And 2. indoor planters along the entire southern glazing to improve air quality and to bring a bit of outdoors into our home year round. Have you seen either of these in any of the projects you have visited and if so, have you heard any concerns or issues from owners regarding humidity/moisture control from plants/build-in planters, decrease in heat absorption to concrete floors (we’re planning to add polished concrete floors to the entire first floor), too much heat in summer from two-story glazed openings, or any other concerns that may not be apparent to a novice like us. Thanks again for the information material your provide.
It’s exciting that you’re in the process of planning a build. I’ll try to point you to other articles that might be able to steer you toward a decision. In talking to owner/builders, it seems that any type of sloping glass is especially vulnerable to leaks. I’m in a mountain state, so storms tend to be more harsh, but it may not be a concern in your area. Here are some links that may be of interest.
Earthships in Taos use sloping glass, tend to have leaks, and often have a greenhouse area in the southern facing side. This can raise the humidity levels inside the home.
Here’s a modified Earthship-style home that used vertical glass.
This home also has a greenhouse in the southern-facing front, but the growing space is much smaller, oriented on a south-north axis instead of east-west.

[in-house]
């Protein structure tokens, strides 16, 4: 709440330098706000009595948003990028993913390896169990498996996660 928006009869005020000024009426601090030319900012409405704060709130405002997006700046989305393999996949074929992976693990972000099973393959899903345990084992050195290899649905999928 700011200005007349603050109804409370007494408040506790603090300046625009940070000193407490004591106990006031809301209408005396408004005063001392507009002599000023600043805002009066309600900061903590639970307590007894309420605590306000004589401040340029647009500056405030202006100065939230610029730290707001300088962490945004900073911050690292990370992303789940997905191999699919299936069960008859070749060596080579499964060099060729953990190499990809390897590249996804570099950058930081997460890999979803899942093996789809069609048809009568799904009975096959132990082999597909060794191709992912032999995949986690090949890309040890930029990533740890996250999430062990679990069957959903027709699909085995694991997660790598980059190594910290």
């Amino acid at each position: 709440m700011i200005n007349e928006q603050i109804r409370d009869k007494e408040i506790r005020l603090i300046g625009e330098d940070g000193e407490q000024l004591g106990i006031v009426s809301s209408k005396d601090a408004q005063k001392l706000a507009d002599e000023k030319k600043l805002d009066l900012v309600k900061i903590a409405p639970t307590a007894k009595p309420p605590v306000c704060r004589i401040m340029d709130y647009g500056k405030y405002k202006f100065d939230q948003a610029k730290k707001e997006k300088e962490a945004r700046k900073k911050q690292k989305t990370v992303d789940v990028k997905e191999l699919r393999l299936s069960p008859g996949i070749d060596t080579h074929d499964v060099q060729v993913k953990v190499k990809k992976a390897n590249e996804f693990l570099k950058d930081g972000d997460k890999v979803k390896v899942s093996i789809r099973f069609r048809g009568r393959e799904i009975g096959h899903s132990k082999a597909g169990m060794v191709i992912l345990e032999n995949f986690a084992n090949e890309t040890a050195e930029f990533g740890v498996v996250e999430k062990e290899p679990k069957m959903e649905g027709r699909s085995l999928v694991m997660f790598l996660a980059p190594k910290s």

There are many homes that have two stories of glass on the south, and it seems to be that the amount of glass doesn’t necessarily mean that the home will be warmer or cooler, (while it is an important part of the factor) rather, it seems that the temperature is more effectively controlled by the length of the overhang. A link mentioned above for the Earthship style home – their owners said that they wished that they had made the overhang a little shallower because on certain days in the spring and fall, the home could use a little more solar heat.
The amount of solar heat that can be stored in the home also depends on the amount of thermal mass used, as well as the orientation of the home. This impressively efficient home has two stories of windows and is cool in the summer and warm in the winter because of the efficient use of thermal mass.
I’m not sure if you mean that you’re planning on having a greenhouse with dirt, or potted plants, but it is important to remember that concrete is hydrophilic and absorbs water.
I’ve seen demonstrations of artistic desiccant devices (that pull humidity out of the air with a high salt content) and while they look cool, I’m not sure if they work. There’s a close-up image of it in the gallery near the bottom of the post.
I’d recommend that you get some stats on your local climate for humidity, as well as cooling and heating degree days to make modifications to make an optimal design.
Let us know how it goes! Good luck!